From the Connecticut Valley Spectator, February 17, 2002, page A8:
TRADITIONAL TOWN MEETING IS PURE DEMOCRACY
By Willy Black
As the end of February nears, our pulses pick up a beat in anticipation of the annual town meeting, or local government’s March Madness.
Town meeting... “is a time for citizens to gather to discuss, amend, approve . .or reject the proposals that will shape their community for the coming year, so says Vermont Secretary of State Deborah Markowitz.
In 1835, Henry David Thoreau wrote in his “Reform Papers”: Town meeting is the true Congress, the most respectable one ever assembled in the United States.”
The New Hampshire Municipal Association defines town meeting as being “a direct or ‘pure’ democracy, in that all general town authority resides in the voters them selves, not in any representative body like a council, and not in the selectmen.” In essence, the voters at town meeting are the legislative body of the town.
In recent years, as the meetings of March Madness approach, one can hear an undercurrent of discontent, as a debate surfaces as to whether the traditional form of town meeting is relevant in today’s world. I am happy to report to all readers that the League of Women Voters of the Upper Valley will be sponsoring a forum at the Norwich Library on Wednesday evening, Feb. 23, at 7 P.m., to debate this question. Authors Susan Clark and Frank Bryan, who have just completed penning a new book titled “All Those in Favor: Rediscovering the Secrets of Town Meeting and Community” will be on hand to lead the discussion.
“All Those in Favor” focuses in on Vermont’s town meeting traditions, its strengths, its weaknesses, the problems, and the blessing that are associated with them. Although the book deals primarily with Vermont, it parallels the traditions also found in New Hampshire town meetings. For a book that explores government and its workings, it is a delightful read, crisply written and to the point.
This past year the Hanover Board of Selectmen has had a Task Force working diligently examining the workings of town meeting and whether the traditional format meets the needs of today’s citizens and, if not, what changes should be made. Now armed with opinions from municipal legal beagles, the selectboard will consider the options and take action in the near future.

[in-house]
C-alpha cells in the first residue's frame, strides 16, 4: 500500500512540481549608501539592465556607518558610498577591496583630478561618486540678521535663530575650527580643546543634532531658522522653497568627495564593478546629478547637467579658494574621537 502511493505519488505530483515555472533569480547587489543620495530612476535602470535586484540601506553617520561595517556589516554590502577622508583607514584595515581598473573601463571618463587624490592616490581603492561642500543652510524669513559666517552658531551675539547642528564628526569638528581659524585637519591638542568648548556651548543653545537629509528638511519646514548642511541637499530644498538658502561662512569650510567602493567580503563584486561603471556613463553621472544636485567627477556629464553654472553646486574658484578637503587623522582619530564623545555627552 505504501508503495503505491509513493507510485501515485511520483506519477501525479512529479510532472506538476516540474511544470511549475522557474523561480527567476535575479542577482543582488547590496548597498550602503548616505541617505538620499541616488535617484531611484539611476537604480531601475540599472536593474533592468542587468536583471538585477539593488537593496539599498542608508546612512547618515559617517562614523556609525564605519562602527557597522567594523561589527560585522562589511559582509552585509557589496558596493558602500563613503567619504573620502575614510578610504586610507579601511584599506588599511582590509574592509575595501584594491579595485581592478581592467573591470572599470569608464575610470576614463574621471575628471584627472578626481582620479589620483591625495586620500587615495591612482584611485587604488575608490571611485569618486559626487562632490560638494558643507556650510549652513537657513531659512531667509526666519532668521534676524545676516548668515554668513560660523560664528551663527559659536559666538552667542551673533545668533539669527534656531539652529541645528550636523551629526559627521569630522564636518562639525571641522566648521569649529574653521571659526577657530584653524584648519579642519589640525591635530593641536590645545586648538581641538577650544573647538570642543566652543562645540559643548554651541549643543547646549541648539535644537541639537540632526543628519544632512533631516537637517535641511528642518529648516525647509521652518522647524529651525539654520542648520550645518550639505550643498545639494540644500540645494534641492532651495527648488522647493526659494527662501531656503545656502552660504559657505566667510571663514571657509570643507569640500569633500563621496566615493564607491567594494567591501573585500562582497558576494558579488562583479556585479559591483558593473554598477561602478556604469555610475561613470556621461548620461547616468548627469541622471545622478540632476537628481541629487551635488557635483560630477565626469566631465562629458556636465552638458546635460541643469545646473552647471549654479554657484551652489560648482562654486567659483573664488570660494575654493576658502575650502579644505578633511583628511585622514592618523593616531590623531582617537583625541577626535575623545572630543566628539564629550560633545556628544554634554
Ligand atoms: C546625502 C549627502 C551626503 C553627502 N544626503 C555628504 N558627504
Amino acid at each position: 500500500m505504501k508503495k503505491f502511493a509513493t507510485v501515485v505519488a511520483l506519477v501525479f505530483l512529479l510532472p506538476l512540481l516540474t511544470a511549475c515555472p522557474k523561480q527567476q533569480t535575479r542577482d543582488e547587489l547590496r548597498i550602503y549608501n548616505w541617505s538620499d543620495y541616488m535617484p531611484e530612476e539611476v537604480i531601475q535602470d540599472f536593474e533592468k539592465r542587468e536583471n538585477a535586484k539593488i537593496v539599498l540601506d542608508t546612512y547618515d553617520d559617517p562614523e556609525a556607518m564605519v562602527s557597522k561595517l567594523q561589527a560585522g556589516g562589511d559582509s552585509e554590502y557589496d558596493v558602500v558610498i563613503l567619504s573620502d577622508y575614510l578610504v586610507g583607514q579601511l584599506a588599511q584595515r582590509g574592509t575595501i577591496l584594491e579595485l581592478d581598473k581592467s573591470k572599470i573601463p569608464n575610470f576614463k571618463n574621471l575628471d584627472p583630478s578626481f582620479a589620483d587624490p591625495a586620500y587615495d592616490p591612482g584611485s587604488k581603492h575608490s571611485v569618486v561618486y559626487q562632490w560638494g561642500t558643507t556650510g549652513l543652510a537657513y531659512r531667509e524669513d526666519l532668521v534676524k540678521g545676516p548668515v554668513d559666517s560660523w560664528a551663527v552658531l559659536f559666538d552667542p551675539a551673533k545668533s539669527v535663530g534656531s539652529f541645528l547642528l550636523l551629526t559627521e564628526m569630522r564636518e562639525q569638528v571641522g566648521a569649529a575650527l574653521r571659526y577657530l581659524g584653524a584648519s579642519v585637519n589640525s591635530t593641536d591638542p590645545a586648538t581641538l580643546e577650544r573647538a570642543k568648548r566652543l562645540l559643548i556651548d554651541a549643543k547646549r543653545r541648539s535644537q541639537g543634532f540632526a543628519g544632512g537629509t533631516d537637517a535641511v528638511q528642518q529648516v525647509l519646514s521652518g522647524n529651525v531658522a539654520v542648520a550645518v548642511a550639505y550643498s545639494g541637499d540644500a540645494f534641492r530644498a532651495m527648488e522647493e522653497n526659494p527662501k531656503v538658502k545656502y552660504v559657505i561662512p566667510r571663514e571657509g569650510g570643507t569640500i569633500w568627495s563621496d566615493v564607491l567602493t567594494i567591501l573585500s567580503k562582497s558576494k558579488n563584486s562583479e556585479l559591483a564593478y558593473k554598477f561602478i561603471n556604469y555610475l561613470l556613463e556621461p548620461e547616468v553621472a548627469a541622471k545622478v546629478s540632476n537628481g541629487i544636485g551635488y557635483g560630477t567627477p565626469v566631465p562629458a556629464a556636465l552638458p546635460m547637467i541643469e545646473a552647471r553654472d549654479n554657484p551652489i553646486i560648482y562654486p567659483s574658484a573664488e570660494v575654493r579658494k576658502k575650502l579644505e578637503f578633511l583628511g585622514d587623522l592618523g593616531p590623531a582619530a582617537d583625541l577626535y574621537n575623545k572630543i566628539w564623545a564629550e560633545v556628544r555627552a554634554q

The biggest voice for change seems to be to change the voting format to all‑day voting on all articles by Australian ballot. Critics say more people will participate, but Clark and Bryan challenge that belief. Under the proposed scenario, voters would go to the polls, use a preprinted ballot just as they do when, they vote for a governor or president of the U.S.
Sure, it’s much simpler than going to town meeting, it’s less time consuming, it’s less threatening, it’s done behind curtains in private, and no one ever knows what you think. To quote Clark and Bryan, "The Australian ballot is quick, easy, private, unaccountable and, most important, simple. It is also deadly... The Australian ballot takes away your right to legislate ‑- to be part of the lawmaking process, and it doesn’t replace it with a deliberative body that represents you ... in short, it leaves you with neither a legislature nor a town meeting.”
Paul Gillies, former Vermont deputy secretary of state, said, “With Australian ballot, you won’t be able to amend the budget. You can only vote yes, no, yes—no, yes‑no. It’s the most inarticulate conversation you’ll ever have.”
Other issues such as time of the meeting, day or evening, weekday or Saturday are explored in the book. Clark and Bryan do a great job of dissecting all the pros and cons of the town meeting format that we know today in both New Hampshire and Vermont.
This year, an article will be voted on at the Hanover School District business meeting on March 1 to switch from the historical format of voting on the articles at the meeting to one that will offer all‑day Australian ballot voting for school district business. Dresden has already switched to the Australian ballot. Before folks from Hanover go to the polls in March, come to the forum at the Norwich library and find out what happens with the switch.
An open invitation is extended to all to come to the Norwich Library on Wednesday evening, Feb. 23, at 7 P.m. to explore the tradition of town meeting and what it really means for our communities. This event is sponsored by the League of Women Voters of the Upper Valley, the Norwich library and the Norwich Bookstore. Come and hear from the experts about our historical legacy, and the value in retaining a pure democracy.
Willy Black is a retired schoolteacher and the town meeting moderator of Hanover.